Above L to R: (1) The Downs from Railway Street. (2) The Downs. (3) Norman's Place/Regent Road junction.
Above L to R: (1) Unitarian Chapel, Dunham Road, opened in 1872 by William Gaskell, husband of the novelist Mrs Gaskell. (2) Altrincham General Hospital (1870), demolished in late 2016. The façade of the original building will be rebulit as part of the new South Trafford Health and Well-being Centre to be constructed on the same site. (3) The Bricklayer's Arms in George Street
Above: (1) The plaque on Altrincham Market Hall which, as the sign (right, seen in 2017) indicates, has been transformed into a popular eating and drinking venue whilst the market itself has diversified.
Above L to R: (1) The 18th-century Stamford Estates Office in High Street, formerly home to the Earl of Stamford's steward. Now the Offices of the National Trust. (2) Altrincham Market Hall (1879).
Above L to R: (1) The former Board of Health Offices in High Street. (2) St Vincent's RC Church, Groby/Bentinck Road..
Bamford, Frank, Broadheath, 1885-1985: a century of industry. Altrincham: Frank Bamford, 1995. 137p. (ISBN 0-9517225-2-2)
Bamford, Frank, The making of Altrincham, 1850-1991: from market to
megastore? Altrincham: Frank Bamford, 1991. 123p. (ISBN 0-9517225-1-4)
Bamford, Frank, Mansions and men of Dunham Massey: from errant earl to
Red Dean. Altrincham: Frank Bamford, 1991. 99p. (ISBN 0-9517225-0-6)
Bayliss, Don, Altrincham: a history.
Altrincham: Willow Publishing, 1992. 170p. (ISBN 0-946361-33-9)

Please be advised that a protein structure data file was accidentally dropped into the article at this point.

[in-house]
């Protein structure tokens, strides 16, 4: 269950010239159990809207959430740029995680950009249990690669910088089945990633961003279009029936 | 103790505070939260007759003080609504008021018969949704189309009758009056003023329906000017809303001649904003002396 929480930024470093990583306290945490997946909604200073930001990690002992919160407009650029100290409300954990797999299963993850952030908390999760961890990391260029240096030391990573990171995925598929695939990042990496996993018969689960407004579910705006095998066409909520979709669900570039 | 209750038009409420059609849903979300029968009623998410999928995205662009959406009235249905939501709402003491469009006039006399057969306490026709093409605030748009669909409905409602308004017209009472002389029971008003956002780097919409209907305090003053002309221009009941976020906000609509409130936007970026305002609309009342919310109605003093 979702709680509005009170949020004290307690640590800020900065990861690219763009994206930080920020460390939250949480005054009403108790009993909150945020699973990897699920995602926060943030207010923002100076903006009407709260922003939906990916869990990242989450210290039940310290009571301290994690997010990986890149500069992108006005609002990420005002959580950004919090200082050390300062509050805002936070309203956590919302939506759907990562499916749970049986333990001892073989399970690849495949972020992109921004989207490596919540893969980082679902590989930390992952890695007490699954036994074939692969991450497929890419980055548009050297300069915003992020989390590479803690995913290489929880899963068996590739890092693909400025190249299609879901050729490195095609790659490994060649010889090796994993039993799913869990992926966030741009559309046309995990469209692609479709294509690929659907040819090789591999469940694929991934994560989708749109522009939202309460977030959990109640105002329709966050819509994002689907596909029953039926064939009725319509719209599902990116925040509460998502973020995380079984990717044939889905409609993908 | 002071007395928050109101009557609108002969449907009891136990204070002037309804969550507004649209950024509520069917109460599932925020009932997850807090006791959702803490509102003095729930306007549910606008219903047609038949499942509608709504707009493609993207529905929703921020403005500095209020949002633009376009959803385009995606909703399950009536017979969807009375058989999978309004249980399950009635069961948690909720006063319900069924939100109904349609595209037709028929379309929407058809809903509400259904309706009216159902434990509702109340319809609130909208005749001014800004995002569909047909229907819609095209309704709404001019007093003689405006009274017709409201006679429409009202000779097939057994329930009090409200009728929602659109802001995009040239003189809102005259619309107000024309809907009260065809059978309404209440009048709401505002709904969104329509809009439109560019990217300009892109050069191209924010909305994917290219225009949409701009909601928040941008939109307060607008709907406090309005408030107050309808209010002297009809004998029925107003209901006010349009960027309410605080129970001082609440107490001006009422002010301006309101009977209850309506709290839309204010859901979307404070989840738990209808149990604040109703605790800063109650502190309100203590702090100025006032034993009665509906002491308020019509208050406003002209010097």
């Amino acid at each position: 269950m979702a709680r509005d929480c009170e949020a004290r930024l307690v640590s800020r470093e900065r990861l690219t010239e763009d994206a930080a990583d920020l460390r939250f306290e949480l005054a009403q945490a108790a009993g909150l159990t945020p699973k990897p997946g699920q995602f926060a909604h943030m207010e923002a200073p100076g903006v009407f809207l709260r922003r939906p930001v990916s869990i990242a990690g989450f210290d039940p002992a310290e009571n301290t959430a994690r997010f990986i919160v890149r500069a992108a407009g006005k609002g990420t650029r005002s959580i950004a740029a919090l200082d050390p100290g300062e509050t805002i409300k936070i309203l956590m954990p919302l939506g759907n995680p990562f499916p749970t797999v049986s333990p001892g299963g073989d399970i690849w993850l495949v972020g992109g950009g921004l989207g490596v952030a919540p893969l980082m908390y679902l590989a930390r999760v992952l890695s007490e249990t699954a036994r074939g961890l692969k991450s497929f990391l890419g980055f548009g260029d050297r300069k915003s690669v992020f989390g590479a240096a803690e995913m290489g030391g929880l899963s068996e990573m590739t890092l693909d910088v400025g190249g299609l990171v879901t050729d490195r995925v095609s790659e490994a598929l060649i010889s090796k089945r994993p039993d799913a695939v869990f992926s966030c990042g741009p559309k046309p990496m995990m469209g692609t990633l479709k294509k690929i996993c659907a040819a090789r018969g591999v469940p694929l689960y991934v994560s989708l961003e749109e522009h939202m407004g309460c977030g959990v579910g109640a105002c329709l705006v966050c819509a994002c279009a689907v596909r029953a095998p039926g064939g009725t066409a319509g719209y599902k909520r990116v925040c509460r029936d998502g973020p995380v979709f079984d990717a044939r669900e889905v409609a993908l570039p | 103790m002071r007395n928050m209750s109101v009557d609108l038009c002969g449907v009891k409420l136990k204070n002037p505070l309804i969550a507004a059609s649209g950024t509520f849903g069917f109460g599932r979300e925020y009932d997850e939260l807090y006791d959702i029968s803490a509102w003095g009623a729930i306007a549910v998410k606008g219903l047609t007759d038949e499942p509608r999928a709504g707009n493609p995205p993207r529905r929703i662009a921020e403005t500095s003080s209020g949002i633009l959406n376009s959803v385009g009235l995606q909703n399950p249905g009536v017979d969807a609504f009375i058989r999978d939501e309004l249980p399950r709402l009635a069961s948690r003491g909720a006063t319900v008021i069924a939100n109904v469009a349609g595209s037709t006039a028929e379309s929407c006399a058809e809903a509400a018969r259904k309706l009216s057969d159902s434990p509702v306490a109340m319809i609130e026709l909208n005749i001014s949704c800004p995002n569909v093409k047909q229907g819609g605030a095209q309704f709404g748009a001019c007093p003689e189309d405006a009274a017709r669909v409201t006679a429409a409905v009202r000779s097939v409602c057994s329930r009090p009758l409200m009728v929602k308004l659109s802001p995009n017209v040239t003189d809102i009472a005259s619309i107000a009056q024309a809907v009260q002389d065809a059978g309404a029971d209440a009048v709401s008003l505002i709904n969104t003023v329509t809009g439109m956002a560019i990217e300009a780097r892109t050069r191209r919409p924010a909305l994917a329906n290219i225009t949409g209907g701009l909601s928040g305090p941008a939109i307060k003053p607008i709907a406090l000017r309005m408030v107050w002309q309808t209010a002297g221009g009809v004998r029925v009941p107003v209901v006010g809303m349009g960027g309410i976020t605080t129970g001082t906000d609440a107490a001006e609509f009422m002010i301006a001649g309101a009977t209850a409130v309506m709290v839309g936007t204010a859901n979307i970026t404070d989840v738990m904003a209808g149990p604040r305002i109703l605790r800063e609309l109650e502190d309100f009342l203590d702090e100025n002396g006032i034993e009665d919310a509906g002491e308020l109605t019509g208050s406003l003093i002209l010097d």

An excellent, illustrated history of the town.
Bayliss, Hilda, Altrincham: a pictorial history. Chichester: Phillimore, 1996.
Bowdon History Society. Bowdon and Dunham Massey. (Images of England). Stroud: Tempus,
1999. 128p. (ISBN 0-7524-1528-X)
A photo-book of Bowdon and Dunham Massey.
Dixon, Frank, The Manchester, South Junction & Altrincham Railway. (Oakwood
Library of Railway History, 34) Second, enlarged edition. Headington,
Oxford: The Oakwood Press, 1994. 165p. (ISBN 0-85361-454-7)
Fitzpatrick Gillian, Altrincham past & present. Altrincham: Willow Publishing, 1990. 56pp.
Hudson, John, Altrincham. (Britain in Old Photographs). Stroud: Alan Sutton Publishing, 1995. 125p. (ISBN 0-7509-0640-5).
Ingham, Alfred A history of Altrincham and Bowdon, with an account of the barony and House of Dunham. Altrincham: Mackie, Brewtnall and Co, 1897. 195pp.
Knight, N.R., Altrincham to Manchester, before Metrolink. (Scenes from the Past
36, pt.1). Romiley, Stockport: Foxline Publishing, 1999. 96p. (ISBN 1-870119-60-6)
Littler, Joyce: The Protector of Dunham Massey: Dunham Massey Estate in the 18th century. A study of the management carried out by George Booth, 2nd. Earl of Warrington.Altrincham: Joyce Littler, 1993.
Morrison, Basil D., Looking back at Altrincham, including parts of Bowdon, Broadheath,
Hale & Timperley. Altrincham: Willow Publishing, 1980. 48p. (ISBN 0-9506043-5-6)
A book of photographs, with an informative accompanying text.
Nickson, C. Bygone Altrincham: traditions and history. 1935. Also, Manchester: E.J.Morten, 1971 reprint of the 1935 edition. 328pp
Rendell, Douglas, Photographers in the Altrincham area. Compiled by D. Rendell. 2006. (ISB 0-951256-02-5)
Southern, Pat, Altrincham: an illustrated history. Derby: Breedon Books, 2002. Reissued in different format as The story of Altrincham, Stroud: Amberley, 2008. 160pp.
A superb collection of photos from the Trafford Library archives.
Trafford Leisure Services. Altrincham town trail. Stretford: Trafford
Leisure Services, c.1980. 15p.
Altrincham History Society site
Lymm.com Community Website has information on Altrincham.
Cresta Court Hotel.
Altrincham Baptist Church.
Altrincham Methodist Church.
Altrincham Unitarian Church.
St Vincent's RC Church.
Christ Church & Holy Cross, Timperley.
Altrincham Garrick Theatre.
Altrincham Athletics Club.
Altrincham Football Club Official Web Site.
Altrincham FC Fans' Forum.
Altrincham Ice Dome.
Altrincham Kersal rugby club.
An Altrincham portal.
Altrincham & Sale Chamber of Commerce
Altrincham Town Centre Partnership.
Altrincham Electric Railway Preservation Society.
Compiled by John Laidlar